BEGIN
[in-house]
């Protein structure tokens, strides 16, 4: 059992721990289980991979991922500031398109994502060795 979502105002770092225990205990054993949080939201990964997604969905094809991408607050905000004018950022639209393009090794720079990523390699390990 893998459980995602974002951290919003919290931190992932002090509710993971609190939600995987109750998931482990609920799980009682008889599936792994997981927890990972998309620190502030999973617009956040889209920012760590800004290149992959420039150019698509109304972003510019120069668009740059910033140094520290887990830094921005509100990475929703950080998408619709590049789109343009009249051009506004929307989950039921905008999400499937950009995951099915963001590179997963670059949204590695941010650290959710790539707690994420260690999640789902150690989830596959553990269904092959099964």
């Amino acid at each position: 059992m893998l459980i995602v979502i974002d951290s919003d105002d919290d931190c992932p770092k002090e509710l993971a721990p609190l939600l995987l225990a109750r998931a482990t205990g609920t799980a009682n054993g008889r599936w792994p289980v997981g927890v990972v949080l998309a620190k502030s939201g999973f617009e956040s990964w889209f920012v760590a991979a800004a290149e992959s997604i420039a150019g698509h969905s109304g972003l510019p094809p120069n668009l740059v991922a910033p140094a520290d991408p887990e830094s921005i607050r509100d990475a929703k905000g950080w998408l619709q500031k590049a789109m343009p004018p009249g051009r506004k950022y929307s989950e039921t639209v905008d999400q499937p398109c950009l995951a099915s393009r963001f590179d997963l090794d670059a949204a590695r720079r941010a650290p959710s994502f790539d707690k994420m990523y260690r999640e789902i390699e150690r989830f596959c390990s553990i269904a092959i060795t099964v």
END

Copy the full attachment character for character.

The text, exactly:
[in-house]
């Protein structure tokens, strides 16, 4: 059992721990289980991979991922500031398109994502060795 979502105002770092225990205990054993949080939201990964997604969905094809991408607050905000004018950022639209393009090794720079990523390699390990 893998459980995602974002951290919003919290931190992932002090509710993971609190939600995987109750998931482990609920799980009682008889599936792994997981927890990972998309620190502030999973617009956040889209920012760590800004290149992959420039150019698509109304972003510019120069668009740059910033140094520290887990830094921005509100990475929703950080998408619709590049789109343009009249051009506004929307989950039921905008999400499937950009995951099915963001590179997963670059949204590695941010650290959710790539707690994420260690999640789902150690989830596959553990269904092959099964």
């Amino acid at each position: 059992m893998l459980i995602v979502i974002d951290s919003d105002d919290d931190c992932p770092k002090e509710l993971a721990p609190l939600l995987l225990a109750r998931a482990t205990g609920t799980a009682n054993g008889r599936w792994p289980v997981g927890v990972v949080l998309a620190k502030s939201g999973f617009e956040s990964w889209f920012v760590a991979a800004a290149e992959s997604i420039a150019g698509h969905s109304g972003l510019p094809p120069n668009l740059v991922a910033p140094a520290d991408p887990e830094s921005i607050r509100d990475a929703k905000g950080w998408l619709q500031k590049a789109m343009p004018p009249g051009r506004k950022y929307s989950e039921t639209v905008d999400q499937p398109c950009l995951a099915s393009r963001f590179d997963l090794d670059a949204a590695r720079r941010a650290p959710s994502f790539d707690k994420m990523y260690r999640e789902i390699e150690r989830f596959c390990s553990i269904a092959i060795t099964v």